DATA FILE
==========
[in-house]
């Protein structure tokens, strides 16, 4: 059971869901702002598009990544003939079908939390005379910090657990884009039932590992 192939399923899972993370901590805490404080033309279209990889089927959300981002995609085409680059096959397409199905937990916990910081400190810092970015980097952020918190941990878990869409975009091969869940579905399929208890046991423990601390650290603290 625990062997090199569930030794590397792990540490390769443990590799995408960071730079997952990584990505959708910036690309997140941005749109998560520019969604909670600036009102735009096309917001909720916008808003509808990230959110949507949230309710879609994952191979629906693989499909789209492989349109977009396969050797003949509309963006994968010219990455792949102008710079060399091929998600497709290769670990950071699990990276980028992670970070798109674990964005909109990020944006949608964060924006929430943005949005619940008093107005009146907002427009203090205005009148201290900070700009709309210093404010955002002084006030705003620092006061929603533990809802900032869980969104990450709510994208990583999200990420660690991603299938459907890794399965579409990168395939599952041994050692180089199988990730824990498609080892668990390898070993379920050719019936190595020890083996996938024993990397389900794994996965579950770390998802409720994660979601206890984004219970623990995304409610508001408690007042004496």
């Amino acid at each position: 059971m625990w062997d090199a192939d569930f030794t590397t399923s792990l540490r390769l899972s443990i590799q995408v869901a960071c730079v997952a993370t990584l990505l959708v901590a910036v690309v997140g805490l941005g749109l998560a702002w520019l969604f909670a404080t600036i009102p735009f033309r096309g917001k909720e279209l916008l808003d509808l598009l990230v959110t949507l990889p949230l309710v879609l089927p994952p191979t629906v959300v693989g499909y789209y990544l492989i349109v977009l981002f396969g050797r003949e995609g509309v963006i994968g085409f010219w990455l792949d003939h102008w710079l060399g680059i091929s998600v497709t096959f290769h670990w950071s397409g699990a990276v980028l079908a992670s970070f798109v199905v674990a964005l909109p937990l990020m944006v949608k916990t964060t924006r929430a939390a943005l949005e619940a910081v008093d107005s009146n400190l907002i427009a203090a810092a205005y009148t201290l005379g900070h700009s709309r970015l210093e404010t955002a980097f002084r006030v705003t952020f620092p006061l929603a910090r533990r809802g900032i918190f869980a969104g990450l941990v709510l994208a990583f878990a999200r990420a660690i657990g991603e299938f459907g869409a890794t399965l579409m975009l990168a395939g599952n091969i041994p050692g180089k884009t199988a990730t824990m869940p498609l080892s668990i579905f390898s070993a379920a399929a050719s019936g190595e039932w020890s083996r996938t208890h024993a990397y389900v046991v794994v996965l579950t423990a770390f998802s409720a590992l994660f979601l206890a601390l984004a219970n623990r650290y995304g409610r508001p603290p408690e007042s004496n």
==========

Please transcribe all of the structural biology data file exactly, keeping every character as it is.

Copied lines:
[in-house]
């Protein structure tokens, strides 16, 4: 059971869901702002598009990544003939079908939390005379910090657990884009039932590992 192939399923899972993370901590805490404080033309279209990889089927959300981002995609085409680059096959397409199905937990916990910081400190810092970015980097952020918190941990878990869409975009091969869940579905399929208890046991423990601390650290603290 625990062997090199569930030794590397792990540490390769443990590799995408960071730079997952990584990505959708910036690309997140941005749109998560520019969604909670600036009102735009096309917001909720916008808003509808990230959110949507949230309710879609994952191979629906693989499909789209492989349109977009396969050797003949509309963006994968010219990455792949102008710079060399091929998600497709290769670990950071699990990276980028992670970070798109674990964005909109990020944006949608964060924006929430943005949005619940008093107005009146907002427009203090205005009148201290900070700009709309210093404010955002002084006030705003620092006061929603533990809802900032869980969104990450709510994208990583999200990420660690991603299938459907890794399965579409990168395939599952041994050692180089199988990730824990498609080892668990390898070993379920050719019936190595020890083996996938024993990397389900794994996965579950770390998802409720994660979601206890984004219970623990995304409610508001408690007042004496």
């Amino acid at each position: 059971m625990w062997d090199a192939d569930f030794t590397t399923s792990l540490r390769l899972s443990i590799q995408v869901a960071c730079v997952a993370t990584l990505l959708v901590a910036v690309v997140g805490l941005g749109l998560a702002w520019l969604f909670a404080t600036i009102p735009f033309r096309g917001k909720e279209l916008l808003d509808l598009l990230v959110t949507l990889p949230l309710v879609l089927p994952p191979t629906v959300v693989g499909y789209y990544l492989i349109v977009l981002f396969g050797r003949e995609g509309v963006i994968g085409f010219w990455l792949d003939h102008w710079l060399g680059i091929s998600v497709t096959f290769h670990w950071s397409g699990a990276v980028l079908a992670s970070f798109v199905v674990a964005l909109p937990l990020m944006v949608k916990t964060t924006r929430a939390a943005l949005e619940a910081v008093d107005s009146n400190l907002i427009a203090a810092a205005y009148t201290l005379g900070h700009s709309r970015l210093e404010t955002a980097f002084r006030v705003t952020f620092p006061l929603a910090r533990r809802g900032i918190f869980a969104g990450l941990v709510l994208a990583f878990a999200r990420a660690i657990g991603e299938f459907g869409a890794t399965l579409m975009l990168a395939g599952n091969i041994p050692g180089k884009t199988a990730t824990m869940p498609l080892s668990i579905f390898s070993a379920a399929a050719s019936g190595e039932w020890s083996r996938t208890h024993a990397y389900v046991v794994v996965l579950t423990a770390f998802s409720a590992l994660f979601l206890a601390l984004a219970n623990r650290y995304g409610r508001p603290p408690e007042s004496n």